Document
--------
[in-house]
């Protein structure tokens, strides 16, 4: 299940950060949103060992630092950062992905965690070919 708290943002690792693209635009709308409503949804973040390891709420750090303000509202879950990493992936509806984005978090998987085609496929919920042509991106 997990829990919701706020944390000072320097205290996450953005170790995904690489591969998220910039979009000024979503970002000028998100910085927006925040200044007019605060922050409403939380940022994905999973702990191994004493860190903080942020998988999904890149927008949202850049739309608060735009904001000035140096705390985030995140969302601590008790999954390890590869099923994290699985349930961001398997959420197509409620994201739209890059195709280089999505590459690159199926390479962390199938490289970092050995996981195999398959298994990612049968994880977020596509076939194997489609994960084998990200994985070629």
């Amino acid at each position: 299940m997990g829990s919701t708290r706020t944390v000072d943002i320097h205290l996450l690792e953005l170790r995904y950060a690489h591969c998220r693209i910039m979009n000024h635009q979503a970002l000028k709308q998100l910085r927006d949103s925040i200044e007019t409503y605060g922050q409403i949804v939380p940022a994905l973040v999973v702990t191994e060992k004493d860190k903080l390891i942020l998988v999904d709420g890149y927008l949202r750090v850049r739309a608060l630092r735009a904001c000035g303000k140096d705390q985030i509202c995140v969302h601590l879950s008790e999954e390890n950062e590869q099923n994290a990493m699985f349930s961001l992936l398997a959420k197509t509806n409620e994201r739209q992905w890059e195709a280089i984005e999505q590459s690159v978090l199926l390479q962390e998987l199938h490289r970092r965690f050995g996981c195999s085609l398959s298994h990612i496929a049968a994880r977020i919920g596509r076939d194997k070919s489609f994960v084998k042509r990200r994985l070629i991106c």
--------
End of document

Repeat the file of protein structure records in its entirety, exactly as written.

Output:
[in-house]
């Protein structure tokens, strides 16, 4: 299940950060949103060992630092950062992905965690070919 708290943002690792693209635009709308409503949804973040390891709420750090303000509202879950990493992936509806984005978090998987085609496929919920042509991106 997990829990919701706020944390000072320097205290996450953005170790995904690489591969998220910039979009000024979503970002000028998100910085927006925040200044007019605060922050409403939380940022994905999973702990191994004493860190903080942020998988999904890149927008949202850049739309608060735009904001000035140096705390985030995140969302601590008790999954390890590869099923994290699985349930961001398997959420197509409620994201739209890059195709280089999505590459690159199926390479962390199938490289970092050995996981195999398959298994990612049968994880977020596509076939194997489609994960084998990200994985070629």
């Amino acid at each position: 299940m997990g829990s919701t708290r706020t944390v000072d943002i320097h205290l996450l690792e953005l170790r995904y950060a690489h591969c998220r693209i910039m979009n000024h635009q979503a970002l000028k709308q998100l910085r927006d949103s925040i200044e007019t409503y605060g922050q409403i949804v939380p940022a994905l973040v999973v702990t191994e060992k004493d860190k903080l390891i942020l998988v999904d709420g890149y927008l949202r750090v850049r739309a608060l630092r735009a904001c000035g303000k140096d705390q985030i509202c995140v969302h601590l879950s008790e999954e390890n950062e590869q099923n994290a990493m699985f349930s961001l992936l398997a959420k197509t509806n409620e994201r739209q992905w890059e195709a280089i984005e999505q590459s690159v978090l199926l390479q962390e998987l199938h490289r970092r965690f050995g996981c195999s085609l398959s298994h990612i496929a049968a994880r977020i919920g596509r076939d194997k070919s489609f994960v084998k042509r990200r994985l070629i991106c």